Having decided that only the Knight with the Lion could champion her cause against her greedy elder sister, and being given the customary forty days to find him, the younger daughter of the late Lord of Noire Espine (Lord of the Black Thorn) began her quest.

Pausing at a friend's home, she fell sick of grief and worry. So another damsel set out to find the knight for her. This is the maiden whom is here arbitrarily called "Secunda". Though Chrétien does not give her a name, he shows her as plucky and resourceful as any knight on quest; she succeeds in locating Ywaine and his lion, visits Pesme Avanture with him, and brings him back in time for the recovered younger daughter of Noire Espine to get him to Arthur's court on the appointed day.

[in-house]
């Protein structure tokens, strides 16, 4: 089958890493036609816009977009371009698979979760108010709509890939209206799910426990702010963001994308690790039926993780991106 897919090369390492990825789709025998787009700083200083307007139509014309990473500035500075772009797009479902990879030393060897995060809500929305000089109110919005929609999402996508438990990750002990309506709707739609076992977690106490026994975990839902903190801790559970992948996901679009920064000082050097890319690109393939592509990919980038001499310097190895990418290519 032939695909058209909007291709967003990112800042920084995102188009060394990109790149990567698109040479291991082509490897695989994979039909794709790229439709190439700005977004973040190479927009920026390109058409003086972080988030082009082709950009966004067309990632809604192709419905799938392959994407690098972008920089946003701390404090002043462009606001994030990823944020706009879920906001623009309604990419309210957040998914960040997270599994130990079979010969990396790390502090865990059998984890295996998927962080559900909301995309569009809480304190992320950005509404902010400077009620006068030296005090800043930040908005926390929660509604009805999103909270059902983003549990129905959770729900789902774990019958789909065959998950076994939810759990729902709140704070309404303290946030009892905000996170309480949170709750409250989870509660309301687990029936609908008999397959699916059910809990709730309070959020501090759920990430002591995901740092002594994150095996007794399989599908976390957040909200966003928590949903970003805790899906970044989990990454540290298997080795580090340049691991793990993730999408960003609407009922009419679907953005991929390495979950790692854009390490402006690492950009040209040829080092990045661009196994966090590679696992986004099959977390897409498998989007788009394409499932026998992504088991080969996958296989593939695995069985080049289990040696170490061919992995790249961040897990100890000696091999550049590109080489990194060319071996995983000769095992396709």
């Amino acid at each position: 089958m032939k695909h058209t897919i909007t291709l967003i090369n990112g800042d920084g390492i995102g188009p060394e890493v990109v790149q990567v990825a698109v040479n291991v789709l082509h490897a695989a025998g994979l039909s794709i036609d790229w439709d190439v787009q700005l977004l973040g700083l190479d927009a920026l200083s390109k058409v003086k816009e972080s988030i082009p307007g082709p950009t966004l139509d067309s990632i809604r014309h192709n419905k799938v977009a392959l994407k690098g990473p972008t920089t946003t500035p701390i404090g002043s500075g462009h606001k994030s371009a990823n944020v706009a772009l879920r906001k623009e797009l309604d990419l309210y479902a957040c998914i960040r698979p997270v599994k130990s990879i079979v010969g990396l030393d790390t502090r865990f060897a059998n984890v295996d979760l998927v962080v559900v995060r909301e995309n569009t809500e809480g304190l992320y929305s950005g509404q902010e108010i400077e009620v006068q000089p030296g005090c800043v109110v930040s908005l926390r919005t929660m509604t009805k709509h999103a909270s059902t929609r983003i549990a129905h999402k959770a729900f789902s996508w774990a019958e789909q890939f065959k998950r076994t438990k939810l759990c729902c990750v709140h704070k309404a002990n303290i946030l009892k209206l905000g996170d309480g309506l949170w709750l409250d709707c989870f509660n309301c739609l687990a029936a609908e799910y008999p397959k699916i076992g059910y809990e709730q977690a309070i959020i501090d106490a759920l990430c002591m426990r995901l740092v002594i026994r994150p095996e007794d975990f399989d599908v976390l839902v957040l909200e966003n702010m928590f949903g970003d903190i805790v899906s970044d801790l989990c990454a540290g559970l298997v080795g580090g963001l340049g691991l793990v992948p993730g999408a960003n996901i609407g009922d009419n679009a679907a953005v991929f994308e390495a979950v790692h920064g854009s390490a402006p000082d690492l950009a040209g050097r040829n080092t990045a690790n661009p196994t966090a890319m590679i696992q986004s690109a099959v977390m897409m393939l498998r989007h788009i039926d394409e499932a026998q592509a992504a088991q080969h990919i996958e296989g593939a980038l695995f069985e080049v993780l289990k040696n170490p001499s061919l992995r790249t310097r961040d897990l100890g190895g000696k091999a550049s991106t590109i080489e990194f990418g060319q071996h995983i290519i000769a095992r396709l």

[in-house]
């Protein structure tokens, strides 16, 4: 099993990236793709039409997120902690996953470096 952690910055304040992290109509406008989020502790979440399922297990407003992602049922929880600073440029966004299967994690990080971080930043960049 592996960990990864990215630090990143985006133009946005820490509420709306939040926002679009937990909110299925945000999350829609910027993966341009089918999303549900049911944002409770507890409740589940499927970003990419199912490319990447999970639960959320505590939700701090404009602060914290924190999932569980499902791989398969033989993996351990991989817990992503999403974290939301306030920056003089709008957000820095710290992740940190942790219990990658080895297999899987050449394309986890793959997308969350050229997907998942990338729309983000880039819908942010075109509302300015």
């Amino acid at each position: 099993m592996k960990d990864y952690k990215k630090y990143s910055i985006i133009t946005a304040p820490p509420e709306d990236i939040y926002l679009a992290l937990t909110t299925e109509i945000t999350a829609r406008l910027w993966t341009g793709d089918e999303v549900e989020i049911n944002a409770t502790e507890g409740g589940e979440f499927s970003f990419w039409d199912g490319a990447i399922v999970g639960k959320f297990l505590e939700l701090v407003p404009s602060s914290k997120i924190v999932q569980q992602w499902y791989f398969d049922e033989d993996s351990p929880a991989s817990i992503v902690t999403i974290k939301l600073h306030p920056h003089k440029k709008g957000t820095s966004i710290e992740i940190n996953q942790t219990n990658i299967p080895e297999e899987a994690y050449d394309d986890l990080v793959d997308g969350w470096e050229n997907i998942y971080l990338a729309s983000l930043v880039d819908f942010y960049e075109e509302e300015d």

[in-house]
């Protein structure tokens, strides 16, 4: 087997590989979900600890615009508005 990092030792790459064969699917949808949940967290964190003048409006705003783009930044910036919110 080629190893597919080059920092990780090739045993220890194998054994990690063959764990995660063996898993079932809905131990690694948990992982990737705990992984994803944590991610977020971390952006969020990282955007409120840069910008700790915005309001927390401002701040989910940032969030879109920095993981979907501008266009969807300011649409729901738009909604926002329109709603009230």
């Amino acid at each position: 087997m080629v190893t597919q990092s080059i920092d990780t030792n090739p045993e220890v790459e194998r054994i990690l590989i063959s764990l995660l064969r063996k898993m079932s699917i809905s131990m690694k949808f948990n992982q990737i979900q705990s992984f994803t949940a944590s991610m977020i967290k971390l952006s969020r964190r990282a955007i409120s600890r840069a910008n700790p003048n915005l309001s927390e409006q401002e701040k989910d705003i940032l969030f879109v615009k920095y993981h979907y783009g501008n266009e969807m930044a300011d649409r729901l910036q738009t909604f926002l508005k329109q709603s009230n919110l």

Considering that "Secunda" appears to be, not so much herself the friend of the damsel who needs help, as the friend or handmaid of a friend, her role in this story, though comparatively short, speaks volumes to me of the solidarity of sisterhood (using modern feminist terminology) in Chrétien's world. "Secunda" alone would be enough to give the lie to our curiously distorted idea of passive feminity in Arthurian romance.

See also
Daughters of the Lord of Noire Espine | The Legend of King Arthur